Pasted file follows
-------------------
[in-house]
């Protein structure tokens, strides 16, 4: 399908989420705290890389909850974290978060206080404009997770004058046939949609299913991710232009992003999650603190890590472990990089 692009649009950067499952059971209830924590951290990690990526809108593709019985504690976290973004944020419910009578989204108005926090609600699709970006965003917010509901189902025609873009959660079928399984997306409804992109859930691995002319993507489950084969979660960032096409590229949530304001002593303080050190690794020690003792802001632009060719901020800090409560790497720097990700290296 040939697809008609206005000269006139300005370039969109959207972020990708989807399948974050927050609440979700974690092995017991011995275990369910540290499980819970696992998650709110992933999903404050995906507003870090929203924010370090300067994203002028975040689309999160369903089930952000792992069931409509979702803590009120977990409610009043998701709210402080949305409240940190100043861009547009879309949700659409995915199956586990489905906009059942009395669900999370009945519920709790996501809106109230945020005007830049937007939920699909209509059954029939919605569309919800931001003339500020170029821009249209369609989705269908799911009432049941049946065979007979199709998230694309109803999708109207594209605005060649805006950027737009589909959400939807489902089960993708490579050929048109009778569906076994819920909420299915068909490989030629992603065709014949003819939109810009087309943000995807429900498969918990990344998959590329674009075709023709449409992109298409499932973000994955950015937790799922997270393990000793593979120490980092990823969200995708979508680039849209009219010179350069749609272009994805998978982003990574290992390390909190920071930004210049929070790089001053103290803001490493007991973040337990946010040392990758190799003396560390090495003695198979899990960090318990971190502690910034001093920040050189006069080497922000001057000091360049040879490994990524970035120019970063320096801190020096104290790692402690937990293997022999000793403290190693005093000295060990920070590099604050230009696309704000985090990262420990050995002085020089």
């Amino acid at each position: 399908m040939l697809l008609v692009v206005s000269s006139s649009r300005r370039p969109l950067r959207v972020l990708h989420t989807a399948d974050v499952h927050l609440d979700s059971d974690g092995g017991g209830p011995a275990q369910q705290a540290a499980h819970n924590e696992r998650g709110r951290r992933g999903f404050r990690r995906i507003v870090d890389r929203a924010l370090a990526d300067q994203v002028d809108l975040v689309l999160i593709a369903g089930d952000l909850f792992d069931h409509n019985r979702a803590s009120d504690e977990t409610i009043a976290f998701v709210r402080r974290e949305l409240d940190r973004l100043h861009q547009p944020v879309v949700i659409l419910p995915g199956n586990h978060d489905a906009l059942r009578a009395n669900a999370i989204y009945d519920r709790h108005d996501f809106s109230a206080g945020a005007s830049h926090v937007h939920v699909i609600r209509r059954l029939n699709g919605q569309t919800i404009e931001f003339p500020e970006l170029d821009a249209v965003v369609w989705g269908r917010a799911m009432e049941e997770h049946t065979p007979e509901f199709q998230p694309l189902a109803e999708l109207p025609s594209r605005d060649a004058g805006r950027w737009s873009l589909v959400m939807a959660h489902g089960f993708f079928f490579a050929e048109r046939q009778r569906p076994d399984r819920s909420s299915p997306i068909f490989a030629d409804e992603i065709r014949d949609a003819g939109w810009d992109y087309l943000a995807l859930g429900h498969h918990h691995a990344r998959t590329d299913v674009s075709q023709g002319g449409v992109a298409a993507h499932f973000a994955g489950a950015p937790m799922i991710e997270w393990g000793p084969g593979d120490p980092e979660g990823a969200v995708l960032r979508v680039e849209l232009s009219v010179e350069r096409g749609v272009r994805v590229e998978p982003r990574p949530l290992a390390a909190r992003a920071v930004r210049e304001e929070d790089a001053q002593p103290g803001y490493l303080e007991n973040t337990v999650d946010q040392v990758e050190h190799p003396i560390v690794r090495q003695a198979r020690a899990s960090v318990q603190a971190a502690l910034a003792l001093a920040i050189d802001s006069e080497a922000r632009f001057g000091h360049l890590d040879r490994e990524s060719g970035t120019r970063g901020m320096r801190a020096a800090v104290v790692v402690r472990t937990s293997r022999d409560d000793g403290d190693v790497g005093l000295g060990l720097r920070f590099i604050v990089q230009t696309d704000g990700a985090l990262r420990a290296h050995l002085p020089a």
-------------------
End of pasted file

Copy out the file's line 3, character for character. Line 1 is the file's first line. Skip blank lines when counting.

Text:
């Amino acid at each position: 399908m040939l697809l008609v692009v206005s000269s006139s649009r300005r370039p969109l950067r959207v972020l990708h989420t989807a399948d974050v499952h927050l609440d979700s059971d974690g092995g017991g209830p011995a275990q369910q705290a540290a499980h819970n924590e696992r998650g709110r951290r992933g999903f404050r990690r995906i507003v870090d890389r929203a924010l370090a990526d300067q994203v002028d809108l975040v689309l999160i593709a369903g089930d952000l909850f792992d069931h409509n019985r979702a803590s009120d504690e977990t409610i009043a976290f998701v709210r402080r974290e949305l409240d940190r973004l100043h861009q547009p944020v879309v949700i659409l419910p995915g199956n586990h978060d489905a906009l059942r009578a009395n669900a999370i989204y009945d519920r709790h108005d996501f809106s109230a206080g945020a005007s830049h926090v937007h939920v699909i609600r209509r059954l029939n699709g919605q569309t919800i404009e931001f003339p500020e970006l170029d821009a249209v965003v369609w989705g269908r917010a799911m009432e049941e997770h049946t065979p007979e509901f199709q998230p694309l189902a109803e999708l109207p025609s594209r605005d060649a004058g805006r950027w737009s873009l589909v959400m939807a959660h489902g089960f993708f079928f490579a050929e048109r046939q009778r569906p076994d399984r819920s909420s299915p997306i068909f490989a030629d409804e992603i065709r014949d949609a003819g939109w810009d992109y087309l943000a995807l859930g429900h498969h918990h691995a990344r998959t590329d299913v674009s075709q023709g002319g449409v992109a298409a993507h499932f973000a994955g489950a950015p937790m799922i991710e997270w393990g000793p084969g593979d120490p980092e979660g990823a969200v995708l960032r979508v680039e849209l232009s009219v010179e350069r096409g749609v272009r994805v590229e998978p982003r990574p949530l290992a390390a909190r992003a920071v930004r210049e304001e929070d790089a001053q002593p103290g803001y490493l303080e007991n973040t337990v999650d946010q040392v990758e050190h190799p003396i560390v690794r090495q003695a198979r020690a899990s960090v318990q603190a971190a502690l910034a003792l001093a920040i050189d802001s006069e080497a922000r632009f001057g000091h360049l890590d040879r490994e990524s060719g970035t120019r970063g901020m320096r801190a020096a800090v104290v790692v402690r472990t937990s293997r022999d409560d000793g403290d190693v790497g005093l000295g060990l720097r920070f590099i604050v990089q230009t696309d704000g990700a985090l990262r420990a290296h050995l002085p020089a």